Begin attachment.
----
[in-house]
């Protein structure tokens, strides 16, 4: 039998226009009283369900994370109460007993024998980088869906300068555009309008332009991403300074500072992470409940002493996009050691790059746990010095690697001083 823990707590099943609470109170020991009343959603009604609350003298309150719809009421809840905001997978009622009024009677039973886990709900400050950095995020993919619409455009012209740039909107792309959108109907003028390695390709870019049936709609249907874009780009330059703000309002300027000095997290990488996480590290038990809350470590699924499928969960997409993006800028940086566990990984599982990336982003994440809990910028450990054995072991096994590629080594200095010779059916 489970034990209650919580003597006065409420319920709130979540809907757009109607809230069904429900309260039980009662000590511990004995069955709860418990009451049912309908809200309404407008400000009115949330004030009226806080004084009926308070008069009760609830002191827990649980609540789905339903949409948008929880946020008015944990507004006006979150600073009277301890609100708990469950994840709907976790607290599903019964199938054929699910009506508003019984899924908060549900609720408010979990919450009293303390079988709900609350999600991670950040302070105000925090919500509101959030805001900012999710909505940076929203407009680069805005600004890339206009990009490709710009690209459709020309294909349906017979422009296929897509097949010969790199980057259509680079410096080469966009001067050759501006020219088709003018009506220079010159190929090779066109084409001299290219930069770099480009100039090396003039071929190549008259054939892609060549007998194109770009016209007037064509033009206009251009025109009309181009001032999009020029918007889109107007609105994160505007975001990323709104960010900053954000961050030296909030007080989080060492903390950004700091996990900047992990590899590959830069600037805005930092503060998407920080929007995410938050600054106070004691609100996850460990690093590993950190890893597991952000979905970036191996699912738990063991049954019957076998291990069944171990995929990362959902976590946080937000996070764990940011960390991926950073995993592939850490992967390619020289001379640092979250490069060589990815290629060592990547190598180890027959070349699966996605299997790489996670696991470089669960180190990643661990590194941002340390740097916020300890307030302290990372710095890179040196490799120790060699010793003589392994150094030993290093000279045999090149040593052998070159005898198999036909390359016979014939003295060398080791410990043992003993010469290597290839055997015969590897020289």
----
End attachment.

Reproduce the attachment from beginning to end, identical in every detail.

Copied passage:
[in-house]
């Protein structure tokens, strides 16, 4: 039998226009009283369900994370109460007993024998980088869906300068555009309008332009991403300074500072992470409940002493996009050691790059746990010095690697001083 823990707590099943609470109170020991009343959603009604609350003298309150719809009421809840905001997978009622009024009677039973886990709900400050950095995020993919619409455009012209740039909107792309959108109907003028390695390709870019049936709609249907874009780009330059703000309002300027000095997290990488996480590290038990809350470590699924499928969960997409993006800028940086566990990984599982990336982003994440809990910028450990054995072991096994590629080594200095010779059916 489970034990209650919580003597006065409420319920709130979540809907757009109607809230069904429900309260039980009662000590511990004995069955709860418990009451049912309908809200309404407008400000009115949330004030009226806080004084009926308070008069009760609830002191827990649980609540789905339903949409948008929880946020008015944990507004006006979150600073009277301890609100708990469950994840709907976790607290599903019964199938054929699910009506508003019984899924908060549900609720408010979990919450009293303390079988709900609350999600991670950040302070105000925090919500509101959030805001900012999710909505940076929203407009680069805005600004890339206009990009490709710009690209459709020309294909349906017979422009296929897509097949010969790199980057259509680079410096080469966009001067050759501006020219088709003018009506220079010159190929090779066109084409001299290219930069770099480009100039090396003039071929190549008259054939892609060549007998194109770009016209007037064509033009206009251009025109009309181009001032999009020029918007889109107007609105994160505007975001990323709104960010900053954000961050030296909030007080989080060492903390950004700091996990900047992990590899590959830069600037805005930092503060998407920080929007995410938050600054106070004691609100996850460990690093590993950190890893597991952000979905970036191996699912738990063991049954019957076998291990069944171990995929990362959902976590946080937000996070764990940011960390991926950073995993592939850490992967390619020289001379640092979250490069060589990815290629060592990547190598180890027959070349699966996605299997790489996670696991470089669960180190990643661990590194941002340390740097916020300890307030302290990372710095890179040196490799120790060699010793003589392994150094030993290093000279045999090149040593052998070159005898198999036909390359016979014939003295060398080791410990043992003993010469290597290839055997015969590897020289």